Those days are gone for now at least.  I’ve been taking up to two showers a day lately, especially if I do yard work in the morning then bike to work in the afternoon.  Gone also are the days of wearing the same cycling shirt for more than one day.  Man I can’t wait for fall to get here.

But really, biking in the heat hasn’t been that bad.  As long as I keep moving, I’m generally not that uncomfortable.  My rides tend to be about 12 M.P.H. on average, and a nice breeze like that will substantially cool down the hottest day.  It’s when I have to stop for more than a minute, especially outside of the shade, that the weather is really uncomfortable.

This happened on Friday afternoon at about the hottest part of the day.  I had biked to campus in the morning on my normal route, Southern Avenue, and left campus around 4:30 PM to run some errands on the way home.  I needed to stop at a package store, and rather than visit that store at the corner of Madison and McLean, I decided to bike to the one at Union and Kimbrough.  Mostly I did so because I wanted to spend some time biking before my weekend began.  I left campus and took the Chickasaw Gardens route west, and just as I turned north from Lombardy onto Humes, I heard the whistle of a train approaching the crossing at Garden Lane.  I sped up a bit to try to beat the train, but just as I turned left on Garden, I looked ahead to see the crossing guards descend and the train enter the crossing.  Sigh.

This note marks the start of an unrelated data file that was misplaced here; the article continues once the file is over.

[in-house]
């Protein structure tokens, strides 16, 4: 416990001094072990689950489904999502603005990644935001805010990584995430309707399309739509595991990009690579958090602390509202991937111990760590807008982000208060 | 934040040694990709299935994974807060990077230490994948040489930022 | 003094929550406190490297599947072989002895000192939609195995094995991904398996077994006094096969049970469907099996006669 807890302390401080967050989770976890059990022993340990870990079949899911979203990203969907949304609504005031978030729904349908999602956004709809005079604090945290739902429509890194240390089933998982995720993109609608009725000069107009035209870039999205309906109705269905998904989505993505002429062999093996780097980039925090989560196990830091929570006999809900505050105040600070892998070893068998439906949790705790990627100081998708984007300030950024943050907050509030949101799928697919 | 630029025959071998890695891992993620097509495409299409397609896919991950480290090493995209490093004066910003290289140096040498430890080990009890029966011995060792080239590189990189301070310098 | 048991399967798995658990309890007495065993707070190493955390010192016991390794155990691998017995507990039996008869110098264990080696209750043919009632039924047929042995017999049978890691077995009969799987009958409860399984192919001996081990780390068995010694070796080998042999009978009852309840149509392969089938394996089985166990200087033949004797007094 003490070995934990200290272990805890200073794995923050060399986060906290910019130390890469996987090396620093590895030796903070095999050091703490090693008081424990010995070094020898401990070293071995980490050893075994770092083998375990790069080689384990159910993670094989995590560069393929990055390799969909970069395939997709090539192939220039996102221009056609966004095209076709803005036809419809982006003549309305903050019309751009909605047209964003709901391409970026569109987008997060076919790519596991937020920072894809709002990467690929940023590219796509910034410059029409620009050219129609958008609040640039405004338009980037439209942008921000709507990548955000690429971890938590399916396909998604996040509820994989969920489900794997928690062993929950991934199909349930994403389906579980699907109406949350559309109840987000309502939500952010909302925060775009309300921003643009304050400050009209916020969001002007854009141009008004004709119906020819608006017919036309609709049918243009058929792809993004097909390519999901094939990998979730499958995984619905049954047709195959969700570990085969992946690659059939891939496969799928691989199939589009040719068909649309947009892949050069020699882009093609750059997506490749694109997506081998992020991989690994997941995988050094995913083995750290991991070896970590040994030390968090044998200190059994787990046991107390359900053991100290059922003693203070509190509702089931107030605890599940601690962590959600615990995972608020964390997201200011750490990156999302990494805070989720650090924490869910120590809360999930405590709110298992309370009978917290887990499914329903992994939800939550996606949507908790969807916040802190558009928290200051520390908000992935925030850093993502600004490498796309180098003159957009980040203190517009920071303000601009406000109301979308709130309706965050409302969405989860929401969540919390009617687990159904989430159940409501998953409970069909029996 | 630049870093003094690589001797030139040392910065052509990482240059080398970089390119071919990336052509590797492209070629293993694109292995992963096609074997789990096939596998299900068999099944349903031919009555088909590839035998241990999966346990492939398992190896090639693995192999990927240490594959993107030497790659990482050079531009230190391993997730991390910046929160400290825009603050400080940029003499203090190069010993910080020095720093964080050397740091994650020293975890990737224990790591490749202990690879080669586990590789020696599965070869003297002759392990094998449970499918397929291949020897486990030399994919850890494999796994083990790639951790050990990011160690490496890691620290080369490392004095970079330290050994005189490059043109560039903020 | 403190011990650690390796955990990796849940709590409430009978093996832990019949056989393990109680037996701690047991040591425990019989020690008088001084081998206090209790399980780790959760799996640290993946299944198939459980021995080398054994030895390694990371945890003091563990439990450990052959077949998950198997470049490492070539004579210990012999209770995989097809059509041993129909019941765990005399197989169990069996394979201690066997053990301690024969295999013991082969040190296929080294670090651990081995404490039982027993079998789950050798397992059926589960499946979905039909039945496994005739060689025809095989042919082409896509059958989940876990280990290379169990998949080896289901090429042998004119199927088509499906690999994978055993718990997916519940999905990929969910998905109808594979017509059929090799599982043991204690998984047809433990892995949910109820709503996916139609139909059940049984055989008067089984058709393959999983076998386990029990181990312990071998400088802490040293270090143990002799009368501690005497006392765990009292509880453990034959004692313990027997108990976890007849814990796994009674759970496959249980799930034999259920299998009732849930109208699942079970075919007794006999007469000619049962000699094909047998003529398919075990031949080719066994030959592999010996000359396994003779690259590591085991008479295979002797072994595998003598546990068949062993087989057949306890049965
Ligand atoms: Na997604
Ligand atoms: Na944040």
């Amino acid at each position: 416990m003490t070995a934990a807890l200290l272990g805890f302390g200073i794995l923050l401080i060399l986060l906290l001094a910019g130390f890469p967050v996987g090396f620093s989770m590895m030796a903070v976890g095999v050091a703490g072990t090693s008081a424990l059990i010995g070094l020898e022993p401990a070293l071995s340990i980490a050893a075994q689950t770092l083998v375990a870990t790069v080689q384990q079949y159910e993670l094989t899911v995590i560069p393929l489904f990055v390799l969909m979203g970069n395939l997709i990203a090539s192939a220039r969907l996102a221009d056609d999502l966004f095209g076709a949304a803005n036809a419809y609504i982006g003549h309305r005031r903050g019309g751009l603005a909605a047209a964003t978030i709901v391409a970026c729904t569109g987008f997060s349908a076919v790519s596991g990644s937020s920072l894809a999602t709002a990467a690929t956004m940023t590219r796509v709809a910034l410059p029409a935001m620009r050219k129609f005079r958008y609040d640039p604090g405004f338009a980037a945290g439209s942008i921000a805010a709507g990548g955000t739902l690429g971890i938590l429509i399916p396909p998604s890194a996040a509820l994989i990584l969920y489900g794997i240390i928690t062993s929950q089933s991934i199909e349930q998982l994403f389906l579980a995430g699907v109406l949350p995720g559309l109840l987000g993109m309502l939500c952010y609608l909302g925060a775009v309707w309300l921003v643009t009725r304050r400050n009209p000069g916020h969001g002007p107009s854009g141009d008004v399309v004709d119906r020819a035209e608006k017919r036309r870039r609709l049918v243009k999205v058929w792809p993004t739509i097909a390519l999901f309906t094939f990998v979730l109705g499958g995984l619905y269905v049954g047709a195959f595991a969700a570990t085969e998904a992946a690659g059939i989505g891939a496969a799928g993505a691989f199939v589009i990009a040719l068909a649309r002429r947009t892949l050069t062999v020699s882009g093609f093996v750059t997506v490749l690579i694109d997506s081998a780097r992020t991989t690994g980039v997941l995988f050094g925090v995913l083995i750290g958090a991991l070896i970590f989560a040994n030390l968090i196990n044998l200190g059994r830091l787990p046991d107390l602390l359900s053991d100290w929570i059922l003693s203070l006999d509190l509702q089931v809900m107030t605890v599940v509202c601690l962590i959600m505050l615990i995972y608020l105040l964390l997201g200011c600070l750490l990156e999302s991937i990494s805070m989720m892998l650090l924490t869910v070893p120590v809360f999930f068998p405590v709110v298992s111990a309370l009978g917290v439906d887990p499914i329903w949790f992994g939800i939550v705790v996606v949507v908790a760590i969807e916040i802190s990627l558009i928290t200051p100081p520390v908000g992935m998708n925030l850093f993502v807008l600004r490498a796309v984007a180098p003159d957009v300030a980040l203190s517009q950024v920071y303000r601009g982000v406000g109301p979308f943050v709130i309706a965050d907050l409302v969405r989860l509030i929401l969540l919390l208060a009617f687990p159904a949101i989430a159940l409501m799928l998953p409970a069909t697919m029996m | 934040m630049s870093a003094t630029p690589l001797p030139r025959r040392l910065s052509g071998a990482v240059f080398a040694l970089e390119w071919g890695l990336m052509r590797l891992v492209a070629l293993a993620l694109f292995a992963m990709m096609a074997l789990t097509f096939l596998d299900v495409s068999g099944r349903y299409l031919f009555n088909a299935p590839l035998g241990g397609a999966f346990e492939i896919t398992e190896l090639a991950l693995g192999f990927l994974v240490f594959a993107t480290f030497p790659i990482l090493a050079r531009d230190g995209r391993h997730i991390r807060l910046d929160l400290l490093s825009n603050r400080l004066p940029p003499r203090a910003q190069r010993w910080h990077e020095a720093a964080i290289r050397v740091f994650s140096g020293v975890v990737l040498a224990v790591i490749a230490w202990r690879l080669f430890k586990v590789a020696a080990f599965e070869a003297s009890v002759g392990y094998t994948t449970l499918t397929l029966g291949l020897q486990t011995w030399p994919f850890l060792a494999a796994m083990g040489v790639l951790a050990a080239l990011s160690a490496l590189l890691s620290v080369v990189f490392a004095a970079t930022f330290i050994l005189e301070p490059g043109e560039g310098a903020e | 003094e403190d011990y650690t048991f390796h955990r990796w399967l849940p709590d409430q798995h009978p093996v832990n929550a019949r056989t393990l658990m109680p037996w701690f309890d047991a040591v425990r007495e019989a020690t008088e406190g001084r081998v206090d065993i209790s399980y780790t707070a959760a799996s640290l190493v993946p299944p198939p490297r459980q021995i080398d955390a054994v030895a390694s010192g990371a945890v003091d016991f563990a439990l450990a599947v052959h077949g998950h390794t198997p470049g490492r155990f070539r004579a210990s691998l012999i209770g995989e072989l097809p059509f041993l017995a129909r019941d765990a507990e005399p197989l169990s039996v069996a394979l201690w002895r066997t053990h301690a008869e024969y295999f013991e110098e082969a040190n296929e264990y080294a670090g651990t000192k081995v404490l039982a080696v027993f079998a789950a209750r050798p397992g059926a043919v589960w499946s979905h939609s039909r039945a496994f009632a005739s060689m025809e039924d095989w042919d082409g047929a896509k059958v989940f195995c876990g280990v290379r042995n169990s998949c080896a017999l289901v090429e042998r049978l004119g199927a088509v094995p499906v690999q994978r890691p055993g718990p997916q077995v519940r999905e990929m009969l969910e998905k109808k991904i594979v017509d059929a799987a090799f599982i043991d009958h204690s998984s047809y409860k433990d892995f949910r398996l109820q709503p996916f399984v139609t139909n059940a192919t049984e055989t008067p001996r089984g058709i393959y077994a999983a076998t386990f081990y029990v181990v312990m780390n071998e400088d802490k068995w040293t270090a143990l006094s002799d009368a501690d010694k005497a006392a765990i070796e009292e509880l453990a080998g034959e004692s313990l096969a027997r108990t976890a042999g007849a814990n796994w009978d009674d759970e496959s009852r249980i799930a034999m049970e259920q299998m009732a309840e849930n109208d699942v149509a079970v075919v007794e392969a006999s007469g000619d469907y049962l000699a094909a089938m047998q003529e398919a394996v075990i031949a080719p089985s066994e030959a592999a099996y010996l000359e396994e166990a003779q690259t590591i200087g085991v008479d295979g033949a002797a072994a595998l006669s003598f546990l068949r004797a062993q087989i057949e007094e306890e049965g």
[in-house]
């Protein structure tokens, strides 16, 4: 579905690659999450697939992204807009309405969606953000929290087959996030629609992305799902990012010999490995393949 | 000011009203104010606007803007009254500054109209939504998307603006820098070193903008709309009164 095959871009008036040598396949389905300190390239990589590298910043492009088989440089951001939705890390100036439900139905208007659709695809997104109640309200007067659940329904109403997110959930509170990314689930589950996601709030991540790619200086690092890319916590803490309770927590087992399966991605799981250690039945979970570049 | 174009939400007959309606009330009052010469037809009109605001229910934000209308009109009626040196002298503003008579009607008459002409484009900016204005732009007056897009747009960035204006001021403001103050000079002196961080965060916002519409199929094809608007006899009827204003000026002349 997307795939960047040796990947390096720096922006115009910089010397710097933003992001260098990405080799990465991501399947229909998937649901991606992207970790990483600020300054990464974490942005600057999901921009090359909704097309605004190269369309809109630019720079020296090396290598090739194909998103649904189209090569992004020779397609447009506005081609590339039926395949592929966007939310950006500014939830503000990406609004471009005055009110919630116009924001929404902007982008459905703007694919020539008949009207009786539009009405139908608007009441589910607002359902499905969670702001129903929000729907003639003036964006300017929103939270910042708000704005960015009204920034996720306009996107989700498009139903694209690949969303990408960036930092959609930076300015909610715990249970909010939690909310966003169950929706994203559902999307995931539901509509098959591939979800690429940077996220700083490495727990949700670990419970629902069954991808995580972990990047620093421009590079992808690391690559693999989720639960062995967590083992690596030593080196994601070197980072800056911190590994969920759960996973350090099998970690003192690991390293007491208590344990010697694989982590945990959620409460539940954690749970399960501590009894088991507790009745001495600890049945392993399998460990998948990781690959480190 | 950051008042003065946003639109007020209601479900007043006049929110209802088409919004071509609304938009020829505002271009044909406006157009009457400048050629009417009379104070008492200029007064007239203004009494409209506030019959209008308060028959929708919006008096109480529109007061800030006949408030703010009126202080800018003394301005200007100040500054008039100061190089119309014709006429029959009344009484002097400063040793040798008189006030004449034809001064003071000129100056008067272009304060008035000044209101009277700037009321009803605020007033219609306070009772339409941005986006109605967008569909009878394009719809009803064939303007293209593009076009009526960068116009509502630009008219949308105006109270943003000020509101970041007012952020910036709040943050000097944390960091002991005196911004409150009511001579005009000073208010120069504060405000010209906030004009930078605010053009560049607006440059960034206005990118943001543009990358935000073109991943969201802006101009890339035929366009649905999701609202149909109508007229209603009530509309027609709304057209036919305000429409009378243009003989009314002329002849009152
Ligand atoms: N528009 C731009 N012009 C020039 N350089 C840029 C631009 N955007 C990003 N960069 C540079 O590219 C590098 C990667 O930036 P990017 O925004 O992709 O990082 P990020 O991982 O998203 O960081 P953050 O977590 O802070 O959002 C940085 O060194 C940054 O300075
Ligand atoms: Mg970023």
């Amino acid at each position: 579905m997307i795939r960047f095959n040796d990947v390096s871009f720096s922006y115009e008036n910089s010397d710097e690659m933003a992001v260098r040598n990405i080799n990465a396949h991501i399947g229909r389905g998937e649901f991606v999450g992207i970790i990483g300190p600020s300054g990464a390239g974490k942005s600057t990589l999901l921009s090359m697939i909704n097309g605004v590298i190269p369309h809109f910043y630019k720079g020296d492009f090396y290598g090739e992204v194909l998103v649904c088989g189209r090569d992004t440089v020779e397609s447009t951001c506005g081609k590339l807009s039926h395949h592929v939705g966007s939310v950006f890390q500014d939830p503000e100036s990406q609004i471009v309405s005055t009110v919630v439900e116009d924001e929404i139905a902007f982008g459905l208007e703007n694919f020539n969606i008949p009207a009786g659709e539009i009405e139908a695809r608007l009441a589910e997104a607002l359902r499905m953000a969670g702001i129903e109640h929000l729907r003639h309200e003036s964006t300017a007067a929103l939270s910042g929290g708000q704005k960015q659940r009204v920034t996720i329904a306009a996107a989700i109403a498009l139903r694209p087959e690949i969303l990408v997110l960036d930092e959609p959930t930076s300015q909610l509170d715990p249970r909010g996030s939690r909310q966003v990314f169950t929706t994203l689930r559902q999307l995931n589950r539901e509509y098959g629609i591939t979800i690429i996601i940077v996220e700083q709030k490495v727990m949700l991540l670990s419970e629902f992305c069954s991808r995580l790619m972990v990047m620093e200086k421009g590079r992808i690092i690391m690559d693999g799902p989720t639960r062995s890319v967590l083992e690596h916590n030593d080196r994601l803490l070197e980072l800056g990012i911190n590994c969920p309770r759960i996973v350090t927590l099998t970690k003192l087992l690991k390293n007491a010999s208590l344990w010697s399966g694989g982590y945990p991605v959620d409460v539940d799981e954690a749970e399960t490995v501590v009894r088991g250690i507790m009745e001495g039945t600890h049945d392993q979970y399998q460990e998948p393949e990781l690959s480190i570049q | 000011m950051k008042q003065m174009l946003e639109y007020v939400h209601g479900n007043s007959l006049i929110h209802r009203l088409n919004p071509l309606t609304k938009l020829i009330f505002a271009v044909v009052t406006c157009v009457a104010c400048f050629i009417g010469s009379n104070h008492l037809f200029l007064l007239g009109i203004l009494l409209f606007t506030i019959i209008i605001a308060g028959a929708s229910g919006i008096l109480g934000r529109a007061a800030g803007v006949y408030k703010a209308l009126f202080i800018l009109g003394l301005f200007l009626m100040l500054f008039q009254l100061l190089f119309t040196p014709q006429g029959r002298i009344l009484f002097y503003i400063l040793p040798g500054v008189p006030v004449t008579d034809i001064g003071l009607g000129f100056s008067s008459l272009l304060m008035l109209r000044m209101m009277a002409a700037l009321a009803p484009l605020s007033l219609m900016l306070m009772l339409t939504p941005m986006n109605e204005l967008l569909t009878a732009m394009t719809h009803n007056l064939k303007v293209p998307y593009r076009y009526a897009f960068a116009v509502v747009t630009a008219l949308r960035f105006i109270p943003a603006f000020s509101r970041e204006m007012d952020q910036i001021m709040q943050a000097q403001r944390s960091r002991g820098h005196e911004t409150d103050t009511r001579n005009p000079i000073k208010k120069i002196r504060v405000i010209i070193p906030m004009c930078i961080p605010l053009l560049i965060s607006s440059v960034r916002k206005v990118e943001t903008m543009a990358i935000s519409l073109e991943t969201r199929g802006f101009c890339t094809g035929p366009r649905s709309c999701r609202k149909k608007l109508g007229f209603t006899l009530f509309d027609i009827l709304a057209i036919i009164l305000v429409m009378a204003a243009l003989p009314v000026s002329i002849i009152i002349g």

Normally I would have biked south on Plainview, to Higbee, Lombardy, then Central, scooted underneath the railroad overpass, then biked north again on Flicker.  But that day I decided to wait and see how long it took for the train to pass.  I figured it would take five minutes tops.

Seven minutes later the train finally cleared the crossing.  It wasn’t that bad of a wait, except that I had the full force of a late-July afternoon sun pounding down on me.  Drinking water helped, but it was still pretty miserable.  I did wait for a minute with another commuter cyclist, a guy about my age that I didn’t recognize.  Normally I would have chatted with a fellow cyclist for a bit about bike commuting, but it was so hot I wasn’t feeling chatty.  After the train left we both continued on our ways, me heading into the welcome shade of Midtown’s residential streets.